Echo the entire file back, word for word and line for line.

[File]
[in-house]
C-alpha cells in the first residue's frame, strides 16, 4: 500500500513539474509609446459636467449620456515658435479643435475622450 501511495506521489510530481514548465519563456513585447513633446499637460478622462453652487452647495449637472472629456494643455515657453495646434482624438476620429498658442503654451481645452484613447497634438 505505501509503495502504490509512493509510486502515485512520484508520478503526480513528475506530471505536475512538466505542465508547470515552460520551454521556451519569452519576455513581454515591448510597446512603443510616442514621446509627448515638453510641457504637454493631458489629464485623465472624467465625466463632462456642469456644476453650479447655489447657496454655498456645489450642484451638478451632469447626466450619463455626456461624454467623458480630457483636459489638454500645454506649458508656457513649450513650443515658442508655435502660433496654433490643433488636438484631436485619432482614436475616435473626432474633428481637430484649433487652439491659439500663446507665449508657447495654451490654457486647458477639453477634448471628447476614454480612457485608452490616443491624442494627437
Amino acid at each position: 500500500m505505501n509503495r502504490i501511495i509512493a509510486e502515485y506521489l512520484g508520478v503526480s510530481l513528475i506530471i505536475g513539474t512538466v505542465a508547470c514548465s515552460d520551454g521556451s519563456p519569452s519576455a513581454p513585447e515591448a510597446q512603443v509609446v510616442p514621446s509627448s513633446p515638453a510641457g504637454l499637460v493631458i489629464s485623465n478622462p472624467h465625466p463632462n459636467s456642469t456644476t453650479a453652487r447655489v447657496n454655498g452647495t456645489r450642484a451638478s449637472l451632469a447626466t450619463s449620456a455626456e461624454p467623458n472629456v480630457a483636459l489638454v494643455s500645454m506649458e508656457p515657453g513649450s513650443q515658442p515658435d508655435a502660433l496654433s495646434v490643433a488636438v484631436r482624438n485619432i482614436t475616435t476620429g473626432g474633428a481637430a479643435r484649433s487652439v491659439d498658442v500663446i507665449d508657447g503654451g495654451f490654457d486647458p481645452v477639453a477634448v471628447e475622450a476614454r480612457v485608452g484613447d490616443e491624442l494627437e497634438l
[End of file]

[in-house]
C-alpha cells in the first residue's frame, strides 16, 4: 500500500513539474509609446459636467449620456515658435479643435475622450 501511495506521489510530481514548465519563456513585447513633446499637460478622462453652487452647495449637472472629456494643455515657453495646434482624438476620429498658442503654451481645452484613447497634438 505505501509503495502504490509512493509510486502515485512520484508520478503526480513528475506530471505536475512538466505542465508547470515552460520551454521556451519569452519576455513581454515591448510597446512603443510616442514621446509627448515638453510641457504637454493631458489629464485623465472624467465625466463632462456642469456644476453650479447655489447657496454655498456645489450642484451638478451632469447626466450619463455626456461624454467623458480630457483636459489638454500645454506649458508656457513649450513650443515658442508655435502660433496654433490643433488636438484631436485619432482614436475616435473626432474633428481637430484649433487652439491659439500663446507665449508657447495654451490654457486647458477639453477634448471628447476614454480612457485608452490616443491624442494627437
Amino acid at each position: 500500500m505505501n509503495r502504490i501511495i509512493a509510486e502515485y506521489l512520484g508520478v503526480s510530481l513528475i506530471i505536475g513539474t512538466v505542465a508547470c514548465s515552460d520551454g521556451s519563456p519569452s519576455a513581454p513585447e515591448a510597446q512603443v509609446v510616442p514621446s509627448s513633446p515638453a510641457g504637454l499637460v493631458i489629464s485623465n478622462p472624467h465625466p463632462n459636467s456642469t456644476t453650479a453652487r447655489v447657496n454655498g452647495t456645489r450642484a451638478s449637472l451632469a447626466t450619463s449620456a455626456e461624454p467623458n472629456v480630457a483636459l489638454v494643455s500645454m506649458e508656457p515657453g513649450s513650443q515658442p515658435d508655435a502660433l496654433s495646434v490643433a488636438v484631436r482624438n485619432i482614436t475616435t476620429g473626432g474633428a481637430a479643435r484649433s487652439v491659439d498658442v500663446i507665449d508657447g503654451g495654451f490654457d486647458p481645452v477639453a477634448v471628447e475622450a476614454r480612457v485608452g484613447d490616443e491624442l494627437e497634438l